Alfred Kubin and the Tortured Triumph of "The Other Side"

Kubinart The otherside
(The Neue Gallery's wonderful Alfred Kubin retrospective and Kubin's The Other Side)

This seemed like a good week to write about one of my favorite artists and writers, the Austrian Alfred Kubin (1877-1959), since guest blogger China Mieville has cited Kubin’s fiction as an influence on his novel The City & The City. (I've also posted the entire transcript of my Weird Tales interview with China, excerpted on Omnivoracious yesterday.)

Kubin fits loosely within an Expressionist/Decadent/proto-Surrealist tradition. A highly praised artist, he produced only one major work of fiction: The Other Side, published in 1908. Although still underrated, the novel has managed to retain a cult status simply because it has long been a favorite of a variety of writers and artists. It would be hard to believe, for example, that Mervyn Peake had not read Kubin prior to writing his Gormenghast novels. (The Other Side is perhaps most akin in tone to Peake’s Titus Alone.)

The details of Kubin’s life relevant to his fiction are these: his mother died when he was ten, he had a sexualized relationship with an older, pregnant woman when he was eleven, and his father was a tyrant whose death in part triggered the writing of The Other Side. (Kubin, in his nonfiction, is amazingly frank about all of these personal issues, giving us rare insight into motivation and influence.)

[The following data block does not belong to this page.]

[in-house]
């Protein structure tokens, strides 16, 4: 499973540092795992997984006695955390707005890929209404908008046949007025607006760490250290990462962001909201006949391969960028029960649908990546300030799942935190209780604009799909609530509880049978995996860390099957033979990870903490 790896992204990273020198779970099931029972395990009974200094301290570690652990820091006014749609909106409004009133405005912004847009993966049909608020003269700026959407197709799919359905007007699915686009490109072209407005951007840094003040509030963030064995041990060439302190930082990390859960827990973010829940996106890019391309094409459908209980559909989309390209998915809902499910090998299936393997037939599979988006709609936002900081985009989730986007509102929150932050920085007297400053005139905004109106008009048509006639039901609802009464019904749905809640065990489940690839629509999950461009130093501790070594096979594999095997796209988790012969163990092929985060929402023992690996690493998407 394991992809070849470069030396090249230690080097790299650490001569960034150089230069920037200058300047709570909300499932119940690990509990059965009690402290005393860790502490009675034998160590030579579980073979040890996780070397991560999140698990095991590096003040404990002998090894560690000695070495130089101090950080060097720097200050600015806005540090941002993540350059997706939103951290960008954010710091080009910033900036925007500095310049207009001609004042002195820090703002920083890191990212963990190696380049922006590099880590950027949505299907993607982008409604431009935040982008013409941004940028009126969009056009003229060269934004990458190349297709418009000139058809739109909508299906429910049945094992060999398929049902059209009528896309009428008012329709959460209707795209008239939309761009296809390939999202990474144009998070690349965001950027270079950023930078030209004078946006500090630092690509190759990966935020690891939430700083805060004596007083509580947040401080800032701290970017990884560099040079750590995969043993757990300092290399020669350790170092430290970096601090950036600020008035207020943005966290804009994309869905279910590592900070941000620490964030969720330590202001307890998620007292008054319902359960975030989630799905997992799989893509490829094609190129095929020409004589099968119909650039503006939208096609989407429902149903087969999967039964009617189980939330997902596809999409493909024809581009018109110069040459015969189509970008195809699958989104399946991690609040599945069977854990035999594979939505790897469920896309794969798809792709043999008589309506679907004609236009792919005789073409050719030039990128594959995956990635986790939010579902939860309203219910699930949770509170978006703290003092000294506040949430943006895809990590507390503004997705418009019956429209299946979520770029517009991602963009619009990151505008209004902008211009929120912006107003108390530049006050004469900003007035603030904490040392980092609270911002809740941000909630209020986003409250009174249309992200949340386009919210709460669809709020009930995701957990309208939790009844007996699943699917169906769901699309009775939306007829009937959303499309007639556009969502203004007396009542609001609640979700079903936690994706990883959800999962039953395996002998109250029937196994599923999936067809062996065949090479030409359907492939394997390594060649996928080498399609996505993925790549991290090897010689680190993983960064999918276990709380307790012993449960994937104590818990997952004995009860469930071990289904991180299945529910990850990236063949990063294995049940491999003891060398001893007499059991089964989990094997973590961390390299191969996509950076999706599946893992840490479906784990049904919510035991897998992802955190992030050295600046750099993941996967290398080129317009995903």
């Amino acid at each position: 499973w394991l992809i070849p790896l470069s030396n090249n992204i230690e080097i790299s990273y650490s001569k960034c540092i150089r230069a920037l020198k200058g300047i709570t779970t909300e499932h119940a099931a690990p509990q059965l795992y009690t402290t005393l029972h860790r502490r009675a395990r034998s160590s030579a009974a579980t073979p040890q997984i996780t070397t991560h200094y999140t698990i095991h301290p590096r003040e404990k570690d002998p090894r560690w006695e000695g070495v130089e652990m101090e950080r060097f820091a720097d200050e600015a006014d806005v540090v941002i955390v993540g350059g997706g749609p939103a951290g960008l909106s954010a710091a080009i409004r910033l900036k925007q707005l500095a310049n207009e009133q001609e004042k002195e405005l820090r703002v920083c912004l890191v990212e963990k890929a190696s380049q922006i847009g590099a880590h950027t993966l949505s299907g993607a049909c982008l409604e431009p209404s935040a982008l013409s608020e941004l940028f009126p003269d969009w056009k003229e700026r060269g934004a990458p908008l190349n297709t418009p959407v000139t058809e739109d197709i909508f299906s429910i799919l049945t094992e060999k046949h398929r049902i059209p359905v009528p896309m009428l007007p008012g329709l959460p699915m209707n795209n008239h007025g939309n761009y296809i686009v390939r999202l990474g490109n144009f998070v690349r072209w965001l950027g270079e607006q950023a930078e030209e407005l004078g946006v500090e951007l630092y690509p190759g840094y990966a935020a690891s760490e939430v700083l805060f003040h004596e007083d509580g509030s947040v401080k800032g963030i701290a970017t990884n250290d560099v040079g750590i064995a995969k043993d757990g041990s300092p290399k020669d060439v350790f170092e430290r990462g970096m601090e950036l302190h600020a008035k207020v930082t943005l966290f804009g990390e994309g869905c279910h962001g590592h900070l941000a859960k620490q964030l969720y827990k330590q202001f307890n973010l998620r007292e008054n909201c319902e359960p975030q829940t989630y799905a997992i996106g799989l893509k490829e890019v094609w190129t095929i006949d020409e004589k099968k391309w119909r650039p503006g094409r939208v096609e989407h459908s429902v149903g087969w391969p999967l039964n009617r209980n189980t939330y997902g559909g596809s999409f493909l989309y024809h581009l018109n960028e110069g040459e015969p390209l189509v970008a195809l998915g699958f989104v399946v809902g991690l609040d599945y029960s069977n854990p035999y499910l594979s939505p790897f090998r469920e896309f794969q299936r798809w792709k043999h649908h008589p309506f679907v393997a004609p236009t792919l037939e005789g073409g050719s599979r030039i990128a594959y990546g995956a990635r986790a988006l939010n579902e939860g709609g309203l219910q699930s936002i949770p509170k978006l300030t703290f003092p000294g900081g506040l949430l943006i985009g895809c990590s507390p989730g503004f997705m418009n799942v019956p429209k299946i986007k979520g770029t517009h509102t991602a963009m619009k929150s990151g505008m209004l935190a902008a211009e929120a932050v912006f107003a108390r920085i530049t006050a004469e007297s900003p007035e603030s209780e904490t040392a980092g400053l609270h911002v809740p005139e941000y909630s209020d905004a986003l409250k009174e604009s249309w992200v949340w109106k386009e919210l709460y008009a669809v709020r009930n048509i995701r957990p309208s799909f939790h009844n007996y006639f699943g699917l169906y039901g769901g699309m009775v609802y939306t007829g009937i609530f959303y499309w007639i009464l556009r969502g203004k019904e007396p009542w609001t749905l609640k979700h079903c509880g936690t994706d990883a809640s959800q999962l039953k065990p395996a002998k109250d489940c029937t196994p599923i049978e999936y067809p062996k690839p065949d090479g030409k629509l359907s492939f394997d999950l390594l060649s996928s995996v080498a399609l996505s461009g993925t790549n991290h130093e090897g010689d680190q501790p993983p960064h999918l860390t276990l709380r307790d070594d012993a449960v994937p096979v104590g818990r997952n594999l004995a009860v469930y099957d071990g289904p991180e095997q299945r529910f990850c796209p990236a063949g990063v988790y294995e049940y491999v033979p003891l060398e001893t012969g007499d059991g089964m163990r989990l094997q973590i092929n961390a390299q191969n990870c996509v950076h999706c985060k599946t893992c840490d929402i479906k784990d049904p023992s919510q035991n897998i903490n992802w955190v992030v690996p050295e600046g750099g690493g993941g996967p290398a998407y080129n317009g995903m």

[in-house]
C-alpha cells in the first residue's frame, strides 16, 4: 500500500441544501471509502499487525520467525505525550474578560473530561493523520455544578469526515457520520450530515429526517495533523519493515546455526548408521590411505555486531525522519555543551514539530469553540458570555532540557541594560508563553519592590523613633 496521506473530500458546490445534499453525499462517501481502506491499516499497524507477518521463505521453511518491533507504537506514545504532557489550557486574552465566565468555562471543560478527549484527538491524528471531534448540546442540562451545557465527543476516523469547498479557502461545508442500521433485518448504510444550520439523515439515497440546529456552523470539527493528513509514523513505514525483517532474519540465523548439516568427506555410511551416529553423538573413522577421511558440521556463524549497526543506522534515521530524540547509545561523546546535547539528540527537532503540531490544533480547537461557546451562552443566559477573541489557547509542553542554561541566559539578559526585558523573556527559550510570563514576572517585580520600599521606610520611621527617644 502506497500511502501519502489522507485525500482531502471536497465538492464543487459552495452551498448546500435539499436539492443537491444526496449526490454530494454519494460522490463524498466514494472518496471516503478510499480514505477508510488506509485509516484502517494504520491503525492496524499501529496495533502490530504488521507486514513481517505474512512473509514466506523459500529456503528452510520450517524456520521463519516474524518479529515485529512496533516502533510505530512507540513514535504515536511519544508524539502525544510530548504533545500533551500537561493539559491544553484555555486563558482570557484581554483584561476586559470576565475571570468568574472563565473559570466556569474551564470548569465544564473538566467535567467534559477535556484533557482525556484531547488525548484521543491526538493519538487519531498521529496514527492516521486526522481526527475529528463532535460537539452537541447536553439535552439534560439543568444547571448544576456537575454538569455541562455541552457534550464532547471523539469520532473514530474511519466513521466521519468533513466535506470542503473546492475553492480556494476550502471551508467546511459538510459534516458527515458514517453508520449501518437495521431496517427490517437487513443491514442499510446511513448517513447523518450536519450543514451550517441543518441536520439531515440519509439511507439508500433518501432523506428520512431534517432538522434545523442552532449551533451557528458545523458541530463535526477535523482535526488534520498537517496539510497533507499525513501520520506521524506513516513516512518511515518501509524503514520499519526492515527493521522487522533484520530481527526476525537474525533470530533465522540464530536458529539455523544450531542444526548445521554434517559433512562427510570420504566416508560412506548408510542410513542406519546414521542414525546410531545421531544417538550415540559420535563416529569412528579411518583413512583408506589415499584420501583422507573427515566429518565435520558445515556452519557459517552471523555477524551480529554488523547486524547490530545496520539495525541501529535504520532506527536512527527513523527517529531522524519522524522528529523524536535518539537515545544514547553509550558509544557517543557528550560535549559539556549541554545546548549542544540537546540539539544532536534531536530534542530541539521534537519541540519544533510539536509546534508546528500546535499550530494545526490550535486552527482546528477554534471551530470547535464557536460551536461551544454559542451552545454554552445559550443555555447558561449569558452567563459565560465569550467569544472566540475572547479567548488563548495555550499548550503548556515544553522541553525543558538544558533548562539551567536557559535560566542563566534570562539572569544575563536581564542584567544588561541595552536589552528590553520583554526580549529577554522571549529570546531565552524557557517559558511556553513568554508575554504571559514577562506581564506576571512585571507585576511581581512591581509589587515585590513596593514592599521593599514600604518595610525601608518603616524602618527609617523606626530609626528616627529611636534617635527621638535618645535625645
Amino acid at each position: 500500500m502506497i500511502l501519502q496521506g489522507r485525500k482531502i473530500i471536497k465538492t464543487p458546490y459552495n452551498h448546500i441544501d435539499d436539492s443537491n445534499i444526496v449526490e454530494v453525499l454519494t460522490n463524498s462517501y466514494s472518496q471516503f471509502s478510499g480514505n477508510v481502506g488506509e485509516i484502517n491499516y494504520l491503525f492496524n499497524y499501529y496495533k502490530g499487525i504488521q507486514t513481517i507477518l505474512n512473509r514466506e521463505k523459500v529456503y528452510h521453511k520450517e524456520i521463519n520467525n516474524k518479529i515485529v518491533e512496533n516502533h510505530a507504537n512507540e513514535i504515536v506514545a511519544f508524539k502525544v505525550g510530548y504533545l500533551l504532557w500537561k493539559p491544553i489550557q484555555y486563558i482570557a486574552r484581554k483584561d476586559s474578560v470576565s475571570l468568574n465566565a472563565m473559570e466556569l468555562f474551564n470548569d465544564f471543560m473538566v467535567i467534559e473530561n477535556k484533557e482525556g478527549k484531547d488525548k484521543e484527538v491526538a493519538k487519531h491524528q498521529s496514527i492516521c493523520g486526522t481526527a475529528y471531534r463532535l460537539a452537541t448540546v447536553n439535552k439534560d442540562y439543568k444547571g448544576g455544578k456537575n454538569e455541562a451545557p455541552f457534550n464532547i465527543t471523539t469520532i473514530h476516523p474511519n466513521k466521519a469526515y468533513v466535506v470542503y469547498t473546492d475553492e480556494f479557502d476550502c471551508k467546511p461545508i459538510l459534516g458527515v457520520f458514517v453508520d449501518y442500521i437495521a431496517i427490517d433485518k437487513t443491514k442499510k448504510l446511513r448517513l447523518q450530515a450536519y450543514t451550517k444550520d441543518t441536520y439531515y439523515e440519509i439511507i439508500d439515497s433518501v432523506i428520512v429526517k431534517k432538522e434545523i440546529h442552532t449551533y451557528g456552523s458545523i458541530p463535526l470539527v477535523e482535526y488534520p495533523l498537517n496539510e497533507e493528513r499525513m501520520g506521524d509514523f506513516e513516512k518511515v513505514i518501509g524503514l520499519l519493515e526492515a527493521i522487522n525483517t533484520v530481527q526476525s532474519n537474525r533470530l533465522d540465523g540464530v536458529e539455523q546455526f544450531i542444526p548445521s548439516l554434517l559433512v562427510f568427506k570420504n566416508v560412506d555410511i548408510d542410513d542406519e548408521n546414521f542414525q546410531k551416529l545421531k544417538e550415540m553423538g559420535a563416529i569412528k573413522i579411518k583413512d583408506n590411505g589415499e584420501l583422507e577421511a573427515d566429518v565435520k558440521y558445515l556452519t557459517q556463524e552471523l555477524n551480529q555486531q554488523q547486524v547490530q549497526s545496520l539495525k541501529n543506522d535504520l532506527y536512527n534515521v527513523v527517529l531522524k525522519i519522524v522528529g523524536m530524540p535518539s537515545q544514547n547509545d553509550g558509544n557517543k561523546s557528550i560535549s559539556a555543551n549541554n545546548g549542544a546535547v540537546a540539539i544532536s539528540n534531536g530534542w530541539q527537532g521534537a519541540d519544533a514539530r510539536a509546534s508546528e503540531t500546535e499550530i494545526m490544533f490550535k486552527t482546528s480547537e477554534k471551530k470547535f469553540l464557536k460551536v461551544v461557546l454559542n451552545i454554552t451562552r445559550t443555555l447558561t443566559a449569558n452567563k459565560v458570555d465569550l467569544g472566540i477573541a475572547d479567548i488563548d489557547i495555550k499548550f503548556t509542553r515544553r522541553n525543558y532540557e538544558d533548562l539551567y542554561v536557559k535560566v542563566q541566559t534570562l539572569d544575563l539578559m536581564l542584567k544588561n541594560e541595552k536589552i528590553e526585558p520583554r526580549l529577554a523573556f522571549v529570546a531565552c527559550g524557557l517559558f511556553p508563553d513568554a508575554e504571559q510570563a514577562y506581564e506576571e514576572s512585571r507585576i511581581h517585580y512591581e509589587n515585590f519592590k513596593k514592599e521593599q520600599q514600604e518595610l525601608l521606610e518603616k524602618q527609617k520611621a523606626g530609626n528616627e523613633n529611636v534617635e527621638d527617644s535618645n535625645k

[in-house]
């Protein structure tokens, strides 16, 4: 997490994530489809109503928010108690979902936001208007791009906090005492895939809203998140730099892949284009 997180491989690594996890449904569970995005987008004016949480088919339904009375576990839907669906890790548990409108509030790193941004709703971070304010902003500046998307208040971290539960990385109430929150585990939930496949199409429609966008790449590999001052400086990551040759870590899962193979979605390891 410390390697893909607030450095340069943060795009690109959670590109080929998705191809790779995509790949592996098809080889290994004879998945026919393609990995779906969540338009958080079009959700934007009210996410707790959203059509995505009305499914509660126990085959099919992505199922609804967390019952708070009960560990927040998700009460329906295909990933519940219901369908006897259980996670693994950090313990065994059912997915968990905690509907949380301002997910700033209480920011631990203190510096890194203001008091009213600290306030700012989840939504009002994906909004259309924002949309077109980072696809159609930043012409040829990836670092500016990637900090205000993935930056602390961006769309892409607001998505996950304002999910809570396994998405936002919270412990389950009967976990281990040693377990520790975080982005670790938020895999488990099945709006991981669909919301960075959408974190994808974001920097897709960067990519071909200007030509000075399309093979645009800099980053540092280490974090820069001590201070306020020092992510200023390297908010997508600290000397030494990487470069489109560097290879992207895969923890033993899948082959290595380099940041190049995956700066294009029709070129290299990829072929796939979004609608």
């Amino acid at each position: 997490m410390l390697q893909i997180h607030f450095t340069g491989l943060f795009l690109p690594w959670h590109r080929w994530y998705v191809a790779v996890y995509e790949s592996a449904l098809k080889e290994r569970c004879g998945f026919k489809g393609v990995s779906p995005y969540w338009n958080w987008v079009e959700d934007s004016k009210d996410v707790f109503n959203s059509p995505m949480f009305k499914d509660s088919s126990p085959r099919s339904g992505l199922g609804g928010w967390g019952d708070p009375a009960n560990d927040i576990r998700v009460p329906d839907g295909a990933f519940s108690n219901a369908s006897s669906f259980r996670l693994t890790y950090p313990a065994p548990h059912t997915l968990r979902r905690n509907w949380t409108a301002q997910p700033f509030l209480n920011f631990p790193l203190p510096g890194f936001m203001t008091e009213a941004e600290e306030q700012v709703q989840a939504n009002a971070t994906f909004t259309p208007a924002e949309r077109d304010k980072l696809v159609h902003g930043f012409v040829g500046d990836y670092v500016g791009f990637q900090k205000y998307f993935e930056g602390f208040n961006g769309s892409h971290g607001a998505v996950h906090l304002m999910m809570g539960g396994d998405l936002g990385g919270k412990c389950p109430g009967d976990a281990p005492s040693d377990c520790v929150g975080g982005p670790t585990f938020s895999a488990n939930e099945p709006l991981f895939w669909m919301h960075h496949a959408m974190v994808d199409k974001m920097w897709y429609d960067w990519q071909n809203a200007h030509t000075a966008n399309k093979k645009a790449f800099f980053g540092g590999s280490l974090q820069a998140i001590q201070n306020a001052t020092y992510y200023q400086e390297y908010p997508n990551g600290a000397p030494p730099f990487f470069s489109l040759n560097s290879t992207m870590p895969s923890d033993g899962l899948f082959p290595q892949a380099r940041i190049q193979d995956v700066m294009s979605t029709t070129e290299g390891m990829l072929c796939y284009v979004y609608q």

These events, as well as unhappy romances, contributed to his uneasy, melancholic state, which manifested itself in unique visions, which then manifested in his art as the truest way of portraying the nightmares occurring in his head. Kubin had no internal editor telling him “no, this is too much.” Moreover, he may not even have realized that what he was creating might startle people. Did it amuse or horrify him when gentlemen and ladies who viewed his art reportedly fainted?

There's the sense, too, in reading the praise of Kubin’s contemporaries that they found him too rough, too flawed, and yet it’s impossible to separate out the “good” from the “bad”--a condition common to some of the best "weird" writers and artists. As Austrian critic Richard Schaukal noted in a 1903 review, "He has not studied drawing. That is clear at a glance. But what does that tell us when confronted with this stunning oeuvre!" Given these underpinnings of Kubin’s inspiration, it’s perhaps remarkable that The Other Side has as much story as it does; not merely a series of images strung together, it is a true masterpiece of rising tension and horror.

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